In naming his former deputy campaign manager to a new, $90,000-a-year town job, First Selectman Jim Marpe last week made a bold but politically sensitive move to improve town government's efficiency and productivity.

Marpe named Dewey Loselle, a former government consultant and ex-RTM member, as town operations director, a new position authorized by the Board of Finance and the RTM.

Pledging to reform government has been a staple of many a candidate. Keeping such promises has been another thing.

I know this from my own experience, serving as press secretary to the late New York Mayor John V. Lindsay in the 1960s, when he sought to improve city-government efficiency by creating super-agencies to which city departments reported. It was an extra layer of bureaucracy that removed the mayor from direct contact with many of his department heads.

I draw this analogy because I hope Marpe will continue to have department heads report to him so he can judge first-hand the pulse of progress -- and problems -- in various town agencies. By creating a director of operations, he is going out on a limb as Lindsay did -- although on a much smaller scale. Loselle can help Marpe coordinate the work of town agencies, but his role should be limited. There is only one first selectman.

The fact that a Republican team is replacing two Democratic administrations after 16 years should not be a concern. A changing of the guard is healthy in a grass roots democracy. As Lindsay once said: "There is no Democratic or Republican way to clean the streets." This is true Westport today. Traditionally, the first selectman, whose salary is $101,475, has been responsible for running all aspects of town government -- expect for the schools.

Loselle told this columnist in an e-mail exchange that his duties would include efforts to streamline government and generally improve the efficiency and performance of all local boards and departments.

The total operating budget for Westport (including schools) is $198.2 million; the town portion is $76.6 million.

"On a general level," Loselle said in an email, "some of the things we will be looking to do will include: improving the performance of operating units in the delivery of services to citizens; examining new and improved ways of utilizing information technology; seeking opportunities of consolidating and sharing services within the town and Board of Education and between Westport and other jurisdictions; seeking new grant opportunities; pursuing innovative energy conservation opportunities, which exist in town and school buildings."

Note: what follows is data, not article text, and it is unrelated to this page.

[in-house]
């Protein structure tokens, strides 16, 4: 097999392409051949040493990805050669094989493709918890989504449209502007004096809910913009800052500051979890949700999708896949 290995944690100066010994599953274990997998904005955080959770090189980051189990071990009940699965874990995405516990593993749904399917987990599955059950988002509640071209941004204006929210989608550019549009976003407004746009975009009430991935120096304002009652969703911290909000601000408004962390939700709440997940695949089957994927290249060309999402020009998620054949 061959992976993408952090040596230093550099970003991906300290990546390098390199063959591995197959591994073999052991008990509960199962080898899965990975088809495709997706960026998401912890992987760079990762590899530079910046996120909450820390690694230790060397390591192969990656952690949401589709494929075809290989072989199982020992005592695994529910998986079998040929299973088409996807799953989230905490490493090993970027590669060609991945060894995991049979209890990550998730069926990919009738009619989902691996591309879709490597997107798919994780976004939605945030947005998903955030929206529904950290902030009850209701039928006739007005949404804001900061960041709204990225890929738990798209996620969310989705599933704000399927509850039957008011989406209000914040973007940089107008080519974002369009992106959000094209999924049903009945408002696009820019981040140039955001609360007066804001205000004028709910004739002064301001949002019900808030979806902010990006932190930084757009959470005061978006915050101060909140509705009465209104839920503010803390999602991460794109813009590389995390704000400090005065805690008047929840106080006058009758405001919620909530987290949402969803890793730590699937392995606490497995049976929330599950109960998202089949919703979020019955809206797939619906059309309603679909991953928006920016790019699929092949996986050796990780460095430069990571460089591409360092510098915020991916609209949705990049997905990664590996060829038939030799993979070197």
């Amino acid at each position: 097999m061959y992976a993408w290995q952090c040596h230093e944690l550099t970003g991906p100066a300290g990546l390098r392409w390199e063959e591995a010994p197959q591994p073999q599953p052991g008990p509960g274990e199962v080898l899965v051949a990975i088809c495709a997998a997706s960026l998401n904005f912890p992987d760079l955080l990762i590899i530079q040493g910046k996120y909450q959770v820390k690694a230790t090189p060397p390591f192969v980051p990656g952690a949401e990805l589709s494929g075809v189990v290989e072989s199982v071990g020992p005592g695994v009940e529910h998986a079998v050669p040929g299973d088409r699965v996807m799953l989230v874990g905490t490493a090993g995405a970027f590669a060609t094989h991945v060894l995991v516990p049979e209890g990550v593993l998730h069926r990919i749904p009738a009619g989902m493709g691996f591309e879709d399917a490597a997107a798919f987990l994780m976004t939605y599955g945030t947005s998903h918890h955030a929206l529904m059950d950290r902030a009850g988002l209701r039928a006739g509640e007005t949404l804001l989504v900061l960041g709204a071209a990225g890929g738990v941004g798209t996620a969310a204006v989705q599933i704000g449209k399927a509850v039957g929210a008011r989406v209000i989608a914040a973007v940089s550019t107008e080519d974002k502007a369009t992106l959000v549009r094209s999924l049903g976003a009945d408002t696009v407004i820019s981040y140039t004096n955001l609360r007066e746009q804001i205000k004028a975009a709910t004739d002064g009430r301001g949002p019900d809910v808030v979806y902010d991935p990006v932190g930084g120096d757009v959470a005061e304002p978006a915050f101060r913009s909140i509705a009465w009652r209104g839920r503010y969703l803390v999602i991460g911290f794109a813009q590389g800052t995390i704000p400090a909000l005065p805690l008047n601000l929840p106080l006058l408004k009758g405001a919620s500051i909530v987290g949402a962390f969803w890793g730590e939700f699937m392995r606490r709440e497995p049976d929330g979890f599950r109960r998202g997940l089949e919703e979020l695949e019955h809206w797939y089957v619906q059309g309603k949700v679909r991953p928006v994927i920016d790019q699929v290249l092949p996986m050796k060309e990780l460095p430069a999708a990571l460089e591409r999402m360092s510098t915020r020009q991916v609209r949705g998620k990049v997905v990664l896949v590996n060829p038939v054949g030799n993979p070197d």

Loselle, 63, is well-qualified for the job. He has served as a professional consultant with more than 100 Connecticut state and local governments, and was a member of a state commission under former Democratic Gov. William A. O'Neill, which suggested ways to state government more efficient.

But he is the second campaign aide Marpe has named to a new job in his administration -- the first appointee resigning in the face of opposition after just a couple of days in the job.

John Hartwell, chairman of the Westport Democratic Town Committee, is skeptical about the Loselle appointment but willing to see what happens.

In a letter to the editor last Friday, he noted: "Immediately after taking office last November, newly elected First Selectman Jim Marpe tried to hire his campaign manager (Bob Zappi) for a $125,000 job that was never advertised and didn't exist. It was a huge surprise from someone whose party usually stands for cutting spending and reducing the size of government, and so he got lots of bipartisan pushback from all over Westport."

Hartwell contended the same question that arose in the Zappi appointment remains relevant: "Is this position needed? Sadly, the answer is almost certainly no," he wrote. "Going forward, we should demand that this position pay for itself in hard savings -- not in grants that get spent on other things, but real, documented savings from streamlined operations, increased revenues, or reduced expenditures. A year from now, when the next budget is put forward, we should ask ourselves, `Was this position really needed? Did this make sense? Did we really save any money?' And if the answer is no, then we need to make the tough decision and go back to running the town the way it's always been done."

Marpe, 67, is a former executive with Accenture, which has a worldwide practice in financial-services mergers and acquisitions. His appointment of Zappi drew fire from a number of town observers.

Marpe then wisely named Pete Wolgast -- a respected, former executive assistant to First Selectman Doug Wood -- to a selection committee that would review candidates for an operations director's job and make a recommendation to the first selectman.

I suggested to Wolgast that picking a Democrat or unaffiliated voter would give the administration some bipartisan credibility. But the search committee recommended Marpe's No. 2 campaign official. That has raised some eyebrows, but I am convinced that Loselle can provide a public service to the town in this age of increasing technical and administrative complexity.

In sum, I agree with Hartwell's suggestion that the job be revisited in a year. Having served in a reform-minded Republican administration in New York, I believe we should give Marpe a chance to prove that reform can work in a small Connecticut town where there are no big city kingmakers -- only citizens who want to govern themselves.

Woody Klein is a Westport writer, and his "Out of the Woods" appears every other Friday. He can be reached at